The Orioles finally lose a one-run game while the Rays finally win one

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We’ve heard a lot recently about the Orioles’ success in one-run games and the Rays’ inability to win one. Well, their fortunes finally reversed today.

We’ll start with the Orioles. They entered the bottom of the seventh inning with a 3-1 lead against the Yankees, but things unraveled from there. Wei-Yin Chen was ahead of Jayson Nix 0-2 with two outs and a runner on first, but he ended up walking him. Eduardo Nunez then delivered an RBI single before Buck Showalter brought the hook. His replacement, Pedro Strop then issued two walks, including one to Derek Jeter to force in a run. The go-ahead run scored after J.J. Hardy mishandled a hard-hit ball up the middle off the bat of Nick Swisher.

The Yankees didn’t get much from starter David Phelps, who gave up three runs on three hits and six walks over just 4 2/3 innings, but the bullpen was excellent. Cody Eppley, Boone Logan, David Robertson and Rafael Soriano combined to give up just one hit and two walks over 4 1/3 shutout innings. The loss snapped a streak of 13 straight wins in one-run games for the Orioles dating back to June 20 against the Mets. With today’s 4-3 win, the Yankees have a three-game cushion again in the American League East.

As for the Rays, they ended up hanging on thanks to a five-out save from Fernando Rodney and some heroics from B.J. Upton and Jose Molina. Colby Rasmus hit a single to center field with two outs in the bottom of the ninth inning, but Upton made a strong throw to Molina, who blocked a charging Omar Vizquel from scoring the tying run. You’ll recall last night’s game ended in the same exact fashion, as Blue Jays’ catcher Jeff Mathis was able to hang on following a collision with Elliot Johnson. Crazy.

As you can see with the video here, it looked like the 45-year-old Vizquel hit a brick wall. Molina came up limping after the collision, but he was able to hang onto to the ball to help secure the 5-4 victory. The Rays entered today’s action with 11 losses in their last 12 games decided by one run, but hey, maybe they are turning a new leaf now that the calendar has flipped to September.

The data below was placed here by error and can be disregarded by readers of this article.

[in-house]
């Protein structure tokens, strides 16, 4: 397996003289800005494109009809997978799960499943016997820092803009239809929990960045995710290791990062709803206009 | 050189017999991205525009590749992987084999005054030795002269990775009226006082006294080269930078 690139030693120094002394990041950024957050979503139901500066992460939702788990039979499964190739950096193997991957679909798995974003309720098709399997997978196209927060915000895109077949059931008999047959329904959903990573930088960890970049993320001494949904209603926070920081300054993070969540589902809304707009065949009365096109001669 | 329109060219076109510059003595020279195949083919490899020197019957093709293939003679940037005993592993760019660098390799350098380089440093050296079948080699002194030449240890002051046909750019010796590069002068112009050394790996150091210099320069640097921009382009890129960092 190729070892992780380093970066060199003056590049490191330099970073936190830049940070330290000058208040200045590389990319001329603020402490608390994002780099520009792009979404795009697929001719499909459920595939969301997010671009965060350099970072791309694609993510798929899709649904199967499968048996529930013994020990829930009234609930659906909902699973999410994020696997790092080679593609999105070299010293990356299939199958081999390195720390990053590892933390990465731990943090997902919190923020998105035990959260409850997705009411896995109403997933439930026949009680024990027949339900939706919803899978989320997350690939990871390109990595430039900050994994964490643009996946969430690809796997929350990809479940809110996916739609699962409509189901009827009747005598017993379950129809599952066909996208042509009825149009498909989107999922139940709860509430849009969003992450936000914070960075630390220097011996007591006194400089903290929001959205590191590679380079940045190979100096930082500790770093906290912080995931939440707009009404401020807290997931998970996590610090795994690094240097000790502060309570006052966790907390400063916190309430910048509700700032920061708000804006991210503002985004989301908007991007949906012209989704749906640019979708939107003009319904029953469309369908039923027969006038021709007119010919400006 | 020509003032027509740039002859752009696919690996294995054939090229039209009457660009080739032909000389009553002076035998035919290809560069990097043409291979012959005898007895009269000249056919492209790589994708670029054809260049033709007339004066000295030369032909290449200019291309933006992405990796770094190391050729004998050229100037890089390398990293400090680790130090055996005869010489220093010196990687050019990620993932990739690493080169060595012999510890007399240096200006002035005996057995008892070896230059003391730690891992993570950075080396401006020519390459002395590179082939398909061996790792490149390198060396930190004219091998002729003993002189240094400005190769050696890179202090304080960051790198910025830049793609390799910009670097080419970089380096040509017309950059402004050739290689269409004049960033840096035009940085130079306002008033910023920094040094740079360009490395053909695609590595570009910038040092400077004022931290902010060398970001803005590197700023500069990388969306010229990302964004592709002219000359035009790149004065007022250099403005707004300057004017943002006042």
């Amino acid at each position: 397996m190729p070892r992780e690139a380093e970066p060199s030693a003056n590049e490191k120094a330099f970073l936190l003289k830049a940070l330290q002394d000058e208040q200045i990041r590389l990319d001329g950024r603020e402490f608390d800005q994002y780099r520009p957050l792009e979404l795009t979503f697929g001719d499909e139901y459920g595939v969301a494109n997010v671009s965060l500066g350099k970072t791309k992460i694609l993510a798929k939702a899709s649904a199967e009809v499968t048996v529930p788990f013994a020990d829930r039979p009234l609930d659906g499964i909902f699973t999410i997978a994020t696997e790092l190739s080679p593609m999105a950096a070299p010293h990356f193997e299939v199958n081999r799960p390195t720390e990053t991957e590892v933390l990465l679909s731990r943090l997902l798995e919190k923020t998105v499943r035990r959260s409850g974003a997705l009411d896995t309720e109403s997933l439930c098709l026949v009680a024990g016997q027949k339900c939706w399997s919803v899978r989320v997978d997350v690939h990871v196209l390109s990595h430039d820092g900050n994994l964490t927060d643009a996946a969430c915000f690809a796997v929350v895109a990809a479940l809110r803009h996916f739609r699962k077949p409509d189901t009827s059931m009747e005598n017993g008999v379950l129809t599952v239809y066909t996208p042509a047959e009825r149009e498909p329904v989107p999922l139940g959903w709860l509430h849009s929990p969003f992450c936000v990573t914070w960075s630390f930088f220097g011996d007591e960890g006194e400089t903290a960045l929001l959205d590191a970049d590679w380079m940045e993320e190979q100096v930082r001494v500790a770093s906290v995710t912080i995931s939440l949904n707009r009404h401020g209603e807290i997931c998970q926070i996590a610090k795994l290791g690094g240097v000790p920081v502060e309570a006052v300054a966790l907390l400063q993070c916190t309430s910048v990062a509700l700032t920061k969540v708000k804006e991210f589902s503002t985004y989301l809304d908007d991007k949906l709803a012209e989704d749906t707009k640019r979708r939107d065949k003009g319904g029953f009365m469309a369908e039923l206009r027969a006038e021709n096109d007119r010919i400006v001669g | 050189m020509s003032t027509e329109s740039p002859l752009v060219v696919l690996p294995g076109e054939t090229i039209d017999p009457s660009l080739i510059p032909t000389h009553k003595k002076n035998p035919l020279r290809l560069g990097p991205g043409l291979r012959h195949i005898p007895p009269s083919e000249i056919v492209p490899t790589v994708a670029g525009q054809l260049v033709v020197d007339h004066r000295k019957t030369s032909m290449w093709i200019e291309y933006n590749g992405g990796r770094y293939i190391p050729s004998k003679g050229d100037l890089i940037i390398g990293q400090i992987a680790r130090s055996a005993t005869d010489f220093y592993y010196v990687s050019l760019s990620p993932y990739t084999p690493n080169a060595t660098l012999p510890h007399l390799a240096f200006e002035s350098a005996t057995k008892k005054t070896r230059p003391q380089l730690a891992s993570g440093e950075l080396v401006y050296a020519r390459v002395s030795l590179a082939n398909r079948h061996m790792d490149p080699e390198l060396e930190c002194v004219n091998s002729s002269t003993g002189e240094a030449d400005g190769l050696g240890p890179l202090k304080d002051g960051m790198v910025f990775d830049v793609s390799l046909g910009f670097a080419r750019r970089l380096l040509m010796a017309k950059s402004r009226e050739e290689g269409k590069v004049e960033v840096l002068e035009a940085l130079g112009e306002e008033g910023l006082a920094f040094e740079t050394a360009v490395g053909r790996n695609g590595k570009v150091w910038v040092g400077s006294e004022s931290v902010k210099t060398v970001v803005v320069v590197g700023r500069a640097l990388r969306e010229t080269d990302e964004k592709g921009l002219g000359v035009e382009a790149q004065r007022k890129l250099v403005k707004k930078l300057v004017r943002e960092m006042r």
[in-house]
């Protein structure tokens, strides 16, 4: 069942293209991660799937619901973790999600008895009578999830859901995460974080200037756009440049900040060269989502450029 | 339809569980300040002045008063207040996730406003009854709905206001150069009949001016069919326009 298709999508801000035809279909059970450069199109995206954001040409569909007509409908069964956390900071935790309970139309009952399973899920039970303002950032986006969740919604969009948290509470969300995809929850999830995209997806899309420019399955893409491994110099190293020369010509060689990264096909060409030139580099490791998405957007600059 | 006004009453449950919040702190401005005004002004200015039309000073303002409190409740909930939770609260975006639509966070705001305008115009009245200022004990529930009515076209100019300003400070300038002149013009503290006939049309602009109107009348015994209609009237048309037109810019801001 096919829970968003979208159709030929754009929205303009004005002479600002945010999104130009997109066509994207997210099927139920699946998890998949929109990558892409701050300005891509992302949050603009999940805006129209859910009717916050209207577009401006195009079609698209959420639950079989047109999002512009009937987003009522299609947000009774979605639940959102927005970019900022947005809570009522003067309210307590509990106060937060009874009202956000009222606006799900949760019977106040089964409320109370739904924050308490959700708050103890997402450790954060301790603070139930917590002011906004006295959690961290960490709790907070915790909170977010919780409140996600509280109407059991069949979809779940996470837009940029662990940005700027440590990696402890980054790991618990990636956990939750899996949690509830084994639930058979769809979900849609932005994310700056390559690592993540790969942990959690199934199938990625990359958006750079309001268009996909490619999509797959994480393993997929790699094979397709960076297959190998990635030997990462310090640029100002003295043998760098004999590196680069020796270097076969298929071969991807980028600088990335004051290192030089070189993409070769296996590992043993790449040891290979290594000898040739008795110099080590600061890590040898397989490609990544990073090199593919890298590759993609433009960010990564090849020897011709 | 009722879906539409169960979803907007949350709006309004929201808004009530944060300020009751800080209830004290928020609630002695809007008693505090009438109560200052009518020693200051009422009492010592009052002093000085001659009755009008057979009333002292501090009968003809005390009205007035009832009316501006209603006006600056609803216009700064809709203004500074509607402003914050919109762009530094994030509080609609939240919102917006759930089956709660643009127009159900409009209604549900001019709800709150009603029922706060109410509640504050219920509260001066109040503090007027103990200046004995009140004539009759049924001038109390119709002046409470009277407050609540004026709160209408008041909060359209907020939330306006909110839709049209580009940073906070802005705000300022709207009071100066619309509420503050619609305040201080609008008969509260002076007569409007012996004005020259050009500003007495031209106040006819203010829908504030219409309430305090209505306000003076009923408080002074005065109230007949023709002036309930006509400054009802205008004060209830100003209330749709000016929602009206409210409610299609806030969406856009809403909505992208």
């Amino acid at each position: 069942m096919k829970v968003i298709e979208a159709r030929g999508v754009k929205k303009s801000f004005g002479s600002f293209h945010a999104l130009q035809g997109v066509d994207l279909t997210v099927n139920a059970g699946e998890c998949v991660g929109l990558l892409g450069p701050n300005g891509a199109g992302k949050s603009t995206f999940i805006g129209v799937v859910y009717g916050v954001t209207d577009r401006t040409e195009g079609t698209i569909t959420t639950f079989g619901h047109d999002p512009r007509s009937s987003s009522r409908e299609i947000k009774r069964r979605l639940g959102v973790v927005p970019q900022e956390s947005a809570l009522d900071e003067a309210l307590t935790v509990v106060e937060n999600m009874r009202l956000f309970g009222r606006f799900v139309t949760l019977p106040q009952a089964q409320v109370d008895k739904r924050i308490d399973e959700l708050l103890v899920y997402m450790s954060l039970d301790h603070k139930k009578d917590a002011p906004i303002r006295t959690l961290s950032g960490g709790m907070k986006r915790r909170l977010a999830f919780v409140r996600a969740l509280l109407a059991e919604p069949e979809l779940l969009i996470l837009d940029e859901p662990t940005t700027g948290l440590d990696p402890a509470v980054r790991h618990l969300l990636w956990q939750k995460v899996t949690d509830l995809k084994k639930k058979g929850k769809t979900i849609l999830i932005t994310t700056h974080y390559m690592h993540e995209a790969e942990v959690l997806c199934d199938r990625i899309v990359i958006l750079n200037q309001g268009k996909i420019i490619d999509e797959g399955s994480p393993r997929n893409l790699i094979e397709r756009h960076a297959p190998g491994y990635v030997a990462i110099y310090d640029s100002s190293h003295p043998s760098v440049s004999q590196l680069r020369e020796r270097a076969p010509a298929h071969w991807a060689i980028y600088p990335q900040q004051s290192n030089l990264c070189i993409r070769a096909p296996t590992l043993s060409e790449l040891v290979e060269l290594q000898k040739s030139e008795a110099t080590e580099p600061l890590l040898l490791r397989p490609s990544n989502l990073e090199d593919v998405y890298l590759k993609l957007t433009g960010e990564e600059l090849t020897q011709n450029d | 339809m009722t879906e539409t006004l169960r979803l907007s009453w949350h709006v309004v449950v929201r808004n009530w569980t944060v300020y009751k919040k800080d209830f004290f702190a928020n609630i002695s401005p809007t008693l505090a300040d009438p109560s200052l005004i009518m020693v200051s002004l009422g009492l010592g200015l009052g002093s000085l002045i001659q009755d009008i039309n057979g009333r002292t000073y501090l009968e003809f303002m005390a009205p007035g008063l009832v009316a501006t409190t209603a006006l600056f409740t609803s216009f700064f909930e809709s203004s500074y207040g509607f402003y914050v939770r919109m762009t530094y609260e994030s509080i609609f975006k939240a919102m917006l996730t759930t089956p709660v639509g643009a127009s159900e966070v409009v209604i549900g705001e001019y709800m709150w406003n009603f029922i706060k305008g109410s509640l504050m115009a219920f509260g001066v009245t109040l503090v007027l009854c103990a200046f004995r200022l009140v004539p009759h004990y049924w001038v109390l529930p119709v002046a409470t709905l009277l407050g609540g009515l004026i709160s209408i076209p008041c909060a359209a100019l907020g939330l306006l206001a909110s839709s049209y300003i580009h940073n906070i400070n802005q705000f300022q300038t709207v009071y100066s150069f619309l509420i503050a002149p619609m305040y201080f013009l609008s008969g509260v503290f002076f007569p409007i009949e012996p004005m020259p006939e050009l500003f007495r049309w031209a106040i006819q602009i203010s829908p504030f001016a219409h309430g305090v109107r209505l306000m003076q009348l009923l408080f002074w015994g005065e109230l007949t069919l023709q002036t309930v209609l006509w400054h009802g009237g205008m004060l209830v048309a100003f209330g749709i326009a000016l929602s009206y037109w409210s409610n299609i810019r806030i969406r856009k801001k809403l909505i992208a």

Dustin Pedroia leaves game with a sprained left wrist

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Bad news for the Red Sox today. Second baseman Dustin Pedroia was involved in a collision at first base with Jose Abreu of the White Sox. Pedroia stayed in the game at the time but was replaced by Josh Rutledge in the second.

The injury: sprained left wrist. Which, no, is not good, but there was some initial concern that he may have aggravated the knee which has been bothering him of late. They’ll no doubt provide an update after the game. As of now, the Sox lead the Sox 1-0 in the bottom of the third.

 

Brad Ausmus is not a fan of the Tigers’ schedule

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Everyone in baseball has a tough schedule. The season is a grind. Some teams, however, due to weather and happenstance, have stretches which are a tougher grind than others. The Tigers are in one of those right now.

Detroit played the Astros on Thursday night, and lost in a three-hour and thirty minute contest. It was a getaway day, er, night, and they didn’t get to Chicago to face the White Sox until the wee wee hours of the morning on Friday. Waiting for them: a double header which was to start at 4pm. The first game of it was rained out, though, so they woke up after a short “night’s sleep for nothing. Then the nightcap was delayed over an hour, giving them another late bedtime. On Saturday it was another double header, so it was another early wakeup and another long day at the park. And, of course, another day game on Sunday, before a flight to Kansas City.

This stretch has made Brad Ausmus grumpy. Here he was after Friday night’s late finish:

“Give some credit to the White Sox pitchers, give some credit to the schedule we have. We’ll try to get about 5 hours of sleep and come back tomorrow and play two more.”

He was particularly miffed at the scheduling of two doubleheaders in a row:

“You can’t control the weather but I think it would have been prudent to play the second game tomorrow in August,” he said. “That would have made a lot more sense to me.”

Ausmus did note, however, that it’s not the White Sox’ job to make a schedule that is convenient for their division rivals.

You can look at this in a few different ways. One one level, Ausmus is understandably upset about a particularly arduous stretch of games. On another level he’s probably trying to protect his players, who have looked flat, by changing the subject from their play to the schedule. On a different level, you could say that he’s making excuses for a team that is underachieving. And, of course, those three things are not mutually exclusive.

The thing is, though, that the Tigers have lost seven of ten, are five out of first place, four games under .500 and could conceivably leave their series with the Royals this week in dead last in the Central. Ultimately, extenuating circumstances like the weather and an unfortunate schedule don’t save a manager whose talented and highly-paid team struggles like the Tigers have. If they don’t turn it around soon, Ausmus could be hitting the bricks and the Tigers could be fixing to sell off and rebuild.